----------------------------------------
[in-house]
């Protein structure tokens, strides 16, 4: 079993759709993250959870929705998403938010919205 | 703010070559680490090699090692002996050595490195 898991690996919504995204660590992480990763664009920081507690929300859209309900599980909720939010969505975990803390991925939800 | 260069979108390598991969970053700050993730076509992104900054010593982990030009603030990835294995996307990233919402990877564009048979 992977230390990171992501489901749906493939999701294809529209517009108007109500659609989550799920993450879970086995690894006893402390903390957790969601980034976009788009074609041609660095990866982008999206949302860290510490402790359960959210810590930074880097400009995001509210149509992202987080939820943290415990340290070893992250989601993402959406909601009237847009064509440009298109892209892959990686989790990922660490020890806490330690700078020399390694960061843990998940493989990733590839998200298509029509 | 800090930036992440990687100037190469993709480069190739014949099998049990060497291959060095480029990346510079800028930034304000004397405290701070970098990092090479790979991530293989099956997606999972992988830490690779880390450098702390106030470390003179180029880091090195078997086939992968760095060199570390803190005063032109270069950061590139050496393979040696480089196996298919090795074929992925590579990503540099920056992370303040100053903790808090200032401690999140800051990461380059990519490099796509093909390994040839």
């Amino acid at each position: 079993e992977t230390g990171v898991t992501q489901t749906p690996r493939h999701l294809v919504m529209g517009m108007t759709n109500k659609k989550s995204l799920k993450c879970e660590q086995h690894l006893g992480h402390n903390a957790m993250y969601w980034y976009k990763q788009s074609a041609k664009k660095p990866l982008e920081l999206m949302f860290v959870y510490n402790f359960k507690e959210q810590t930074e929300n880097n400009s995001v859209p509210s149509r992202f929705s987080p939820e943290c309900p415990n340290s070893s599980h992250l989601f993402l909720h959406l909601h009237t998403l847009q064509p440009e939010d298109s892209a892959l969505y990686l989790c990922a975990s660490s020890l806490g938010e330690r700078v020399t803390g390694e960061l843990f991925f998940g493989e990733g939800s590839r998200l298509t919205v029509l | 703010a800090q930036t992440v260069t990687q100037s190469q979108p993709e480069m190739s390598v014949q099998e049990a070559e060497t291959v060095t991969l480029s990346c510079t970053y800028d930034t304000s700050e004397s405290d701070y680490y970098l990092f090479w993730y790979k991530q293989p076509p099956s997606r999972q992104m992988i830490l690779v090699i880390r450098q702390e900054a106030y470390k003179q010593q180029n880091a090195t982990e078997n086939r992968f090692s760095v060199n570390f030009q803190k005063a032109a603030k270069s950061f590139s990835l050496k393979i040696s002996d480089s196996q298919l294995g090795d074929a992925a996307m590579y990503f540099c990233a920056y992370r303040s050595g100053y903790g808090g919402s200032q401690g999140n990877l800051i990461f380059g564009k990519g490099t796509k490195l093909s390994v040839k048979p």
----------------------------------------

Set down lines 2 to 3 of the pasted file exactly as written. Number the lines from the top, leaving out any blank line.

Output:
């Protein structure tokens, strides 16, 4: 079993759709993250959870929705998403938010919205 | 703010070559680490090699090692002996050595490195 898991690996919504995204660590992480990763664009920081507690929300859209309900599980909720939010969505975990803390991925939800 | 260069979108390598991969970053700050993730076509992104900054010593982990030009603030990835294995996307990233919402990877564009048979 992977230390990171992501489901749906493939999701294809529209517009108007109500659609989550799920993450879970086995690894006893402390903390957790969601980034976009788009074609041609660095990866982008999206949302860290510490402790359960959210810590930074880097400009995001509210149509992202987080939820943290415990340290070893992250989601993402959406909601009237847009064509440009298109892209892959990686989790990922660490020890806490330690700078020399390694960061843990998940493989990733590839998200298509029509 | 800090930036992440990687100037190469993709480069190739014949099998049990060497291959060095480029990346510079800028930034304000004397405290701070970098990092090479790979991530293989099956997606999972992988830490690779880390450098702390106030470390003179180029880091090195078997086939992968760095060199570390803190005063032109270069950061590139050496393979040696480089196996298919090795074929992925590579990503540099920056992370303040100053903790808090200032401690999140800051990461380059990519490099796509093909390994040839």
């Amino acid at each position: 079993e992977t230390g990171v898991t992501q489901t749906p690996r493939h999701l294809v919504m529209g517009m108007t759709n109500k659609k989550s995204l799920k993450c879970e660590q086995h690894l006893g992480h402390n903390a957790m993250y969601w980034y976009k990763q788009s074609a041609k664009k660095p990866l982008e920081l999206m949302f860290v959870y510490n402790f359960k507690e959210q810590t930074e929300n880097n400009s995001v859209p509210s149509r992202f929705s987080p939820e943290c309900p415990n340290s070893s599980h992250l989601f993402l909720h959406l909601h009237t998403l847009q064509p440009e939010d298109s892209a892959l969505y990686l989790c990922a975990s660490s020890l806490g938010e330690r700078v020399t803390g390694e960061l843990f991925f998940g493989e990733g939800s590839r998200l298509t919205v029509l | 703010a800090q930036t992440v260069t990687q100037s190469q979108p993709e480069m190739s390598v014949q099998e049990a070559e060497t291959v060095t991969l480029s990346c510079t970053y800028d930034t304000s700050e004397s405290d701070y680490y970098l990092f090479w993730y790979k991530q293989p076509p099956s997606r999972q992104m992988i830490l690779v090699i880390r450098q702390e900054a106030y470390k003179q010593q180029n880091a090195t982990e078997n086939r992968f090692s760095v060199n570390f030009q803190k005063a032109a603030k270069s950061f590139s990835l050496k393979i040696s002996d480089s196996q298919l294995g090795d074929a992925a996307m590579y990503f540099c990233a920056y992370r303040s050595g100053y903790g808090g919402s200032q401690g999140n990877l800051i990461f380059g564009k990519g490099t796509k490195l093909s390994v040839k048979p």